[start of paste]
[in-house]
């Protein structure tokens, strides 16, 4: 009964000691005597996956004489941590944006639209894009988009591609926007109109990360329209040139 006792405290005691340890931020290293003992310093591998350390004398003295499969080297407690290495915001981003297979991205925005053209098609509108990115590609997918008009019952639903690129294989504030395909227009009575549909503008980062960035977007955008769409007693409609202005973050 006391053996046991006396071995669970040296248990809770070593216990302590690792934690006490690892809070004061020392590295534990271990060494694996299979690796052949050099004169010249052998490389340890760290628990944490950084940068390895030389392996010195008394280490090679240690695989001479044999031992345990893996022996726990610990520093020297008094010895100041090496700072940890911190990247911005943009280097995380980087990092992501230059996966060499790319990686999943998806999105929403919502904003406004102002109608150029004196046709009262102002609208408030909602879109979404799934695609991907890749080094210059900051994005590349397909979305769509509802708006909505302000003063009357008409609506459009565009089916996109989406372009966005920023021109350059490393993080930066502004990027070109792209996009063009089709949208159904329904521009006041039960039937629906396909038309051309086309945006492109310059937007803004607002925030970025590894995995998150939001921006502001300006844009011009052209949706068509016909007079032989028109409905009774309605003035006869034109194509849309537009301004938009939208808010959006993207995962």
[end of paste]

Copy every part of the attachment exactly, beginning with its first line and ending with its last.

[in-house]
């Protein structure tokens, strides 16, 4: 009964000691005597996956004489941590944006639209894009988009591609926007109109990360329209040139 006792405290005691340890931020290293003992310093591998350390004398003295499969080297407690290495915001981003297979991205925005053209098609509108990115590609997918008009019952639903690129294989504030395909227009009575549909503008980062960035977007955008769409007693409609202005973050 006391053996046991006396071995669970040296248990809770070593216990302590690792934690006490690892809070004061020392590295534990271990060494694996299979690796052949050099004169010249052998490389340890760290628990944490950084940068390895030389392996010195008394280490090679240690695989001479044999031992345990893996022996726990610990520093020297008094010895100041090496700072940890911190990247911005943009280097995380980087990092992501230059996966060499790319990686999943998806999105929403919502904003406004102002109608150029004196046709009262102002609208408030909602879109979404799934695609991907890749080094210059900051994005590349397909979305769509509802708006909505302000003063009357008409609506459009565009089916996109989406372009966005920023021109350059490393993080930066502004990027070109792209996009063009089709949208159904329904521009006041039960039937629906396909038309051309086309945006492109310059937007803004607002925030970025590894995995998150939001921006502001300006844009011009052209949706068509016909007079032989028109409905009774309605003035006869034109194509849309537009301004938009939208808010959006993207995962």